The web application Second Life was all the rage a few years ago, when articles on it appeared on a daily basis. The virtual world became the darling of online media because of the behavior of virtual world participants.
Now, even if the media spotlight on Second Life has been turned off, Second Life still maintains a tremendous amount of activity that would interest educators. This 3-D web application can certainly make teachers and students stand up and notice.
What is Second Life?
It is a 3D virtual world where users can enter and explore using a computer. Travel can happen anywhere in the world, in an instant!
What can users do there?
There are many places in the virtual world. There are islands where learners can study
English in different ways, meet new friends from across the globe, solving puzzles and play games, and improve computer skills.
What are the technical requirements?
In order to run Second Life, users need a fast computer with good graphics card and a broadband (DSL) Internet connection. See http://secondlife.com/support/sysreqs.php for more detailed information
Educators can soon see that teaching in virtual worlds like Second Life is effective, especially when combined with real-life activities. Applications like Second Life give a lot of people more opportunities for social interaction, making it an immersive and practical learning experience.
Truly, Second Life is now seen as a venue for innovative online education, even attracting Harvard and Oxford participation.
Virtual language schools like Avatar Languages also integrate communicative and task-based approaches to learning. An example would be students being asked to create a video or audio podcast using Second Life, of them conducting live interviews or gathering information through listening, writing and reading.
This emphasis on teaching methods reflecting the importance of social learning can be seen in the following tips for designing language learning materials in Second Life:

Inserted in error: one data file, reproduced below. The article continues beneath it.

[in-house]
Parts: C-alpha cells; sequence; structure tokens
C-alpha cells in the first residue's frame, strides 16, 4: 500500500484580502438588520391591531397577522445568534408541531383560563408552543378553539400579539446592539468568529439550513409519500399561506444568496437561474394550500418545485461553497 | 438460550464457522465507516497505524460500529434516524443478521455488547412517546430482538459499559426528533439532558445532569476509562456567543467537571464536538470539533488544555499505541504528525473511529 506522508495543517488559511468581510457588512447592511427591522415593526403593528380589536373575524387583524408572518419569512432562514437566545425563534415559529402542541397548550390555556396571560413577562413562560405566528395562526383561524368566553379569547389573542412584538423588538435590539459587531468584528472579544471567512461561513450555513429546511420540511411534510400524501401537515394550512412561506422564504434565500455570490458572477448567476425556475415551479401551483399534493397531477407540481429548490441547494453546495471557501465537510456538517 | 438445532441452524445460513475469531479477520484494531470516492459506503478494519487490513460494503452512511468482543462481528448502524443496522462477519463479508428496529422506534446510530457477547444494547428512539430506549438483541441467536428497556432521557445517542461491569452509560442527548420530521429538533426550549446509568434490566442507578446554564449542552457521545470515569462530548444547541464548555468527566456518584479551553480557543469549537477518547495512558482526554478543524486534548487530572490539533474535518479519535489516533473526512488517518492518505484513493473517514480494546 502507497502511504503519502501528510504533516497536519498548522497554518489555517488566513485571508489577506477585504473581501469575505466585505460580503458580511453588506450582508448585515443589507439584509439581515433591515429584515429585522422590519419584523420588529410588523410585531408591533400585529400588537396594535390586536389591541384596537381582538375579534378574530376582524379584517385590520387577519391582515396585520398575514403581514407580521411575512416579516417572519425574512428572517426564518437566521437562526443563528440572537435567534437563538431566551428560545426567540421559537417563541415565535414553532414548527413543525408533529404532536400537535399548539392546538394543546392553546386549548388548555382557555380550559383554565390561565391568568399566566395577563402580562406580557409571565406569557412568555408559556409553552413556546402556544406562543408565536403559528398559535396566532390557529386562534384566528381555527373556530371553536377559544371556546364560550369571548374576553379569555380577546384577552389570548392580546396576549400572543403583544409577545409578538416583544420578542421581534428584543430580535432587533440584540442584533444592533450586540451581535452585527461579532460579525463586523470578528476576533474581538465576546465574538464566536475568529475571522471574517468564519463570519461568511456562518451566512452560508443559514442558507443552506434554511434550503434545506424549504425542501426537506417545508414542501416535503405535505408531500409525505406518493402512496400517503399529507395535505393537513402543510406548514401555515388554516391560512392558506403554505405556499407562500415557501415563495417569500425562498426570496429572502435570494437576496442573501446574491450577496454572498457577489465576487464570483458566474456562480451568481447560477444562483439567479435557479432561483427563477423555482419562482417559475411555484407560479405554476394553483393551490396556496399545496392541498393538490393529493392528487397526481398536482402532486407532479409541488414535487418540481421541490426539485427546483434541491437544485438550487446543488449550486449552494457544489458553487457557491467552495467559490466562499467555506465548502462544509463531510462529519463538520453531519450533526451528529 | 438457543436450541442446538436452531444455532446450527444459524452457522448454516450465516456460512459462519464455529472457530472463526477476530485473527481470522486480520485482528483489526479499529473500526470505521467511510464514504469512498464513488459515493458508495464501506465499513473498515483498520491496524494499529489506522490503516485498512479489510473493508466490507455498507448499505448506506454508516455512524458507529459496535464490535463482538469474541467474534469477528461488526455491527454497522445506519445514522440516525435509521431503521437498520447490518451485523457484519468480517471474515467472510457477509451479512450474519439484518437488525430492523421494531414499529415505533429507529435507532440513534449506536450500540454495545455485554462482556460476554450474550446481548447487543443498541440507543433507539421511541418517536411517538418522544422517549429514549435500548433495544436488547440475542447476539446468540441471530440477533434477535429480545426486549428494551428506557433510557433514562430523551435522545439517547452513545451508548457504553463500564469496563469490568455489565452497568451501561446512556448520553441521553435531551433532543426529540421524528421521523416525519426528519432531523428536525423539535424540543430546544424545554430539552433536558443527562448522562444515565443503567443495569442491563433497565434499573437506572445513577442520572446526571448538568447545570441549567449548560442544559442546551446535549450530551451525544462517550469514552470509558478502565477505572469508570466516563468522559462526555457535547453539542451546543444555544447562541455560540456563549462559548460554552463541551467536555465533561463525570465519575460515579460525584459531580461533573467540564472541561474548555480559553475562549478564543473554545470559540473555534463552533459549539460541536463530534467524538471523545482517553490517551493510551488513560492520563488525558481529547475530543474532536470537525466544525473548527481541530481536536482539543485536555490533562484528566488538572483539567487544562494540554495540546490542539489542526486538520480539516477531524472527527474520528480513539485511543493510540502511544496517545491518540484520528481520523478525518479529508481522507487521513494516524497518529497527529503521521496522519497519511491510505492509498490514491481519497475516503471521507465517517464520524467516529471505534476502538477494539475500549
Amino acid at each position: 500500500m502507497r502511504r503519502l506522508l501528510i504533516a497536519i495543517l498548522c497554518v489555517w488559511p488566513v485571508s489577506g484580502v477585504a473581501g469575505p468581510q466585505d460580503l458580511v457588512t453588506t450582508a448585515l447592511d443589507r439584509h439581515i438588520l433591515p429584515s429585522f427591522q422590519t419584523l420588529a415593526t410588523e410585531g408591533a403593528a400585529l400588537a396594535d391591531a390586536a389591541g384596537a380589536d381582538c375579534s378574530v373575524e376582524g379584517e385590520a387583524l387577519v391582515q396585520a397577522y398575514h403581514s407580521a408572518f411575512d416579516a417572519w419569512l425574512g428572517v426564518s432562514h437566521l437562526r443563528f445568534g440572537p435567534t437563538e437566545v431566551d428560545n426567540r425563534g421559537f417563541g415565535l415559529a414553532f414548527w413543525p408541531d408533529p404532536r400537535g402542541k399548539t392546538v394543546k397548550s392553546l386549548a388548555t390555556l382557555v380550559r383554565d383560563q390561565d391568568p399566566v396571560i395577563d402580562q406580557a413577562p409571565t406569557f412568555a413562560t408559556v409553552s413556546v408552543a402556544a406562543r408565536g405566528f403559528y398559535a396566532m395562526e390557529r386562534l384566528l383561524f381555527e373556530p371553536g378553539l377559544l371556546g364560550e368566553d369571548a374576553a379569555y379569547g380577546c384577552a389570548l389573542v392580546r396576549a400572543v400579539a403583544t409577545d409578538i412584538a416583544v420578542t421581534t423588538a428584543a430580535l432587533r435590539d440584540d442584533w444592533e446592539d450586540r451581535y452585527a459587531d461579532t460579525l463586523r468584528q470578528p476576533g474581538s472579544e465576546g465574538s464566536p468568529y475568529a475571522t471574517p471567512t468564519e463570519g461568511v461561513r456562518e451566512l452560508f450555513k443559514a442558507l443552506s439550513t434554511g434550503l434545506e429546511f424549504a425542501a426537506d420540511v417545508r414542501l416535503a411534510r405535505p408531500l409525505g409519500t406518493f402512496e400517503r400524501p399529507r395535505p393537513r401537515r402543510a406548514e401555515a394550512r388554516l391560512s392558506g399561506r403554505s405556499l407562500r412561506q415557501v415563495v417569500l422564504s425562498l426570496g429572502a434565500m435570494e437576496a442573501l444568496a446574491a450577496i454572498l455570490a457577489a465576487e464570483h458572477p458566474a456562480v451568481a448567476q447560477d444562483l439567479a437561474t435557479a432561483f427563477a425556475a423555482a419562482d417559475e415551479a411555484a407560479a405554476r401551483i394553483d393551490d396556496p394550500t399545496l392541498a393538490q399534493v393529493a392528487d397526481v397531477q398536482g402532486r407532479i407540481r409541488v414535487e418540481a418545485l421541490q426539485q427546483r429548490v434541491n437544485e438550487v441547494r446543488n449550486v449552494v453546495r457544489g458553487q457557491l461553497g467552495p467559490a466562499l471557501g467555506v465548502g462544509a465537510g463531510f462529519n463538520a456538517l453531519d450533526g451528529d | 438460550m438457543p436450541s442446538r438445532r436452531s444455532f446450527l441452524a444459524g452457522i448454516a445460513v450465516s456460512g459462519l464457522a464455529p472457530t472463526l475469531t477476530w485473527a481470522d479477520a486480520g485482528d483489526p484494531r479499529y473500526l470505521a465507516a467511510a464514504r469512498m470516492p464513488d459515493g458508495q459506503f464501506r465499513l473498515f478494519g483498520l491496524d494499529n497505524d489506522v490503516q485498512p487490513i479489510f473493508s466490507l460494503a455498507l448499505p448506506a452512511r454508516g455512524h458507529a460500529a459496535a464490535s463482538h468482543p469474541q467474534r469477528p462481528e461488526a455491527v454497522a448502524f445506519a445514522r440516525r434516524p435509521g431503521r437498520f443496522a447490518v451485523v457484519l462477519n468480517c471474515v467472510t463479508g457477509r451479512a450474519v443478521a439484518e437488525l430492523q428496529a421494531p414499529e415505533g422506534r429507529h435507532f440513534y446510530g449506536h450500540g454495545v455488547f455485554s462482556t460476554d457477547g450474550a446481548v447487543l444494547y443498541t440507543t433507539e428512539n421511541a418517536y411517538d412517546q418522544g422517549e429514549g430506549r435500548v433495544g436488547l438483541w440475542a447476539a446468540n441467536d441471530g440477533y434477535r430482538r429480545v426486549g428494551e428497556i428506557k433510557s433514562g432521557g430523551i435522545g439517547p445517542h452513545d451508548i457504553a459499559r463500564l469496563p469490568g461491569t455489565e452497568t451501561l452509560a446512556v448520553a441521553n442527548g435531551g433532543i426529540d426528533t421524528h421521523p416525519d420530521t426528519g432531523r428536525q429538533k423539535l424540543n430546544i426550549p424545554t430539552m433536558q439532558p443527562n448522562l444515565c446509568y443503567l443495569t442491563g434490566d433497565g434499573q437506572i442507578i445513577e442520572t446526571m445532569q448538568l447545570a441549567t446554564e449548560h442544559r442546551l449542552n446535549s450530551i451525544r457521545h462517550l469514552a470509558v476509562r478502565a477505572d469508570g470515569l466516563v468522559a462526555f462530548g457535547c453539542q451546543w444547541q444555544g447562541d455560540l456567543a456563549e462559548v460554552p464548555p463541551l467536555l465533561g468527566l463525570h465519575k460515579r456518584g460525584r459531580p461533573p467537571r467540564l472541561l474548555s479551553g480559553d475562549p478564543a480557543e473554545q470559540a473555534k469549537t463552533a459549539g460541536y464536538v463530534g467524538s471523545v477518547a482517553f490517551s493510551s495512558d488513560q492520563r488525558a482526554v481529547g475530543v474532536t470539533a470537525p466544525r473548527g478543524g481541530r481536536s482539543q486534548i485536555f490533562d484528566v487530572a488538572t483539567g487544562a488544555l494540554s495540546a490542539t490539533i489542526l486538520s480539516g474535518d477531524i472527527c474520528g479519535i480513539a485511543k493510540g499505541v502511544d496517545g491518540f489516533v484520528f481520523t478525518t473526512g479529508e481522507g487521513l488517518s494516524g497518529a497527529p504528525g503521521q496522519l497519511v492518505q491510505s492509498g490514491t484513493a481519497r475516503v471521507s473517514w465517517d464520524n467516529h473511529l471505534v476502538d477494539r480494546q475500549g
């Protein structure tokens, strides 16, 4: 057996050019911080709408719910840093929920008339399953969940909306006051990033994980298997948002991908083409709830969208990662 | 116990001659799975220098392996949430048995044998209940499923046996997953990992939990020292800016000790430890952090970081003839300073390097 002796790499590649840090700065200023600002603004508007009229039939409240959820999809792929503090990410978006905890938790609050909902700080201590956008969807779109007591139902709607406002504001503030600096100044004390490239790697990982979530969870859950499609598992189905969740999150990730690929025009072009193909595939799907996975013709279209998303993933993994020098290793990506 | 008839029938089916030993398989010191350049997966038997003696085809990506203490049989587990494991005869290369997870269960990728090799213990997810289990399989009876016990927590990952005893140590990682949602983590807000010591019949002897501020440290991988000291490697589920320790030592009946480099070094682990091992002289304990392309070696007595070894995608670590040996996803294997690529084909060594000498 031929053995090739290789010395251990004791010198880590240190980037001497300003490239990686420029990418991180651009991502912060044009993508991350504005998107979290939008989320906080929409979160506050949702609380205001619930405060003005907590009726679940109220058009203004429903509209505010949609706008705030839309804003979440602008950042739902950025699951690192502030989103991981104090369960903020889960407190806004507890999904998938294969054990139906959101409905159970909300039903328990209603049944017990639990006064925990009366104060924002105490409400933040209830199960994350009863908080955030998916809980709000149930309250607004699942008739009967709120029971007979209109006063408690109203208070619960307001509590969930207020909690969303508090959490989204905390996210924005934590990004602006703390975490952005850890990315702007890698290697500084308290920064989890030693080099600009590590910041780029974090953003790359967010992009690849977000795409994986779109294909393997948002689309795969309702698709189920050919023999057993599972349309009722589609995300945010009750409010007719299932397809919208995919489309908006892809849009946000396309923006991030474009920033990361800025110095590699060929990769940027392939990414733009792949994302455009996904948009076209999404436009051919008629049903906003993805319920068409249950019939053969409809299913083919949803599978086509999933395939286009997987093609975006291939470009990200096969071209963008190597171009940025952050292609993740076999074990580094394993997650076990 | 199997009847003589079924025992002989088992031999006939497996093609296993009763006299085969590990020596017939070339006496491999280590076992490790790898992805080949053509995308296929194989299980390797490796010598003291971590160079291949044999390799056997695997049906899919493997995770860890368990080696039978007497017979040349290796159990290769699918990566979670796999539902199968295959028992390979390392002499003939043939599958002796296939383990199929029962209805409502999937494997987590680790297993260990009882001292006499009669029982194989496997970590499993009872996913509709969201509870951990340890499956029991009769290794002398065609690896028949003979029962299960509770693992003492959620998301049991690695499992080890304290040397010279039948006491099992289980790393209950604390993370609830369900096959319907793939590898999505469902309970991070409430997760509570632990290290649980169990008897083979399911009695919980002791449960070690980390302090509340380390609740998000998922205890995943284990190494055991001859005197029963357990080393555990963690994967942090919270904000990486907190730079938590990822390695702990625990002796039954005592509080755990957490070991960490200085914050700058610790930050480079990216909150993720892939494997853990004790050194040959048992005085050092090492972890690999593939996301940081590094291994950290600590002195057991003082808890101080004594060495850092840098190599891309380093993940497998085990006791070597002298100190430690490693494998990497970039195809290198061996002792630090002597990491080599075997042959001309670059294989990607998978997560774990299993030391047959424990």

- Design outside the classroom box and into the computer game box. Games involving driving, sports, strategy or shooting can actually be made collaborative because players need to communicate amongst each other. They can go to the Nissan Altima Island to pick up their cars, and have a driving competition. Or they can go to AOL Pointe to get a skateboard, with a list of tricks to do. There are a lot of places where being communicative can be the task itself.
- Build in ownership of the environment. This is applicable to those with their own islands, so students can have an area all to themselves, where they can post pictures or decorate rooms.
- Give students control of their learning / activities. In designing tasks like role-plays, let them improvise.
- Make learning and task goals clear to students. Always remember to let students know the goals and objectives of a project so they will know why they are doing a particular thing.
- Give individual feedback to students on their performance. Keep note cards ready to hand out at the end of the lesson.
- Maximize student to student interaction. With voice communication in Second Life, students can really work together, especially once the user has finalized how to group chat.
- Break down texts into smaller chunks and make ‘input’ tasks collaborative. Make it easy for students to read text, and give them chances to give their thoughts and opinions in groups.
- Get students moving. Second Life is filled with people from different parts of the world. Students should maximize the cultural backgrounds of the people they encounter, and explore the different places in the virtual world.
- Encourage students to express themselves using their avatars.
- Make tasks relevant to real life.
Peachey, Nik. “Materials design for Virtual Worlds.” Retrieved October 14, 2009 from
“Second Life Education Gets Real: New Methods in Language Teaching Combine Virtual Worlds with Real Life.” Retrieved October 14, 2009 from http://www.avatarlanguages.com/pressreleases/pr3_en.php
Stanley, Graham. “Second Life for learners and teachers of English.” Retrieved October 14, 2009 from
“Teaching: Using Second Life to teach Business English.” Retrieved October 14, 2009 from
(Published 26 October 2009, Smart Communications Inc.)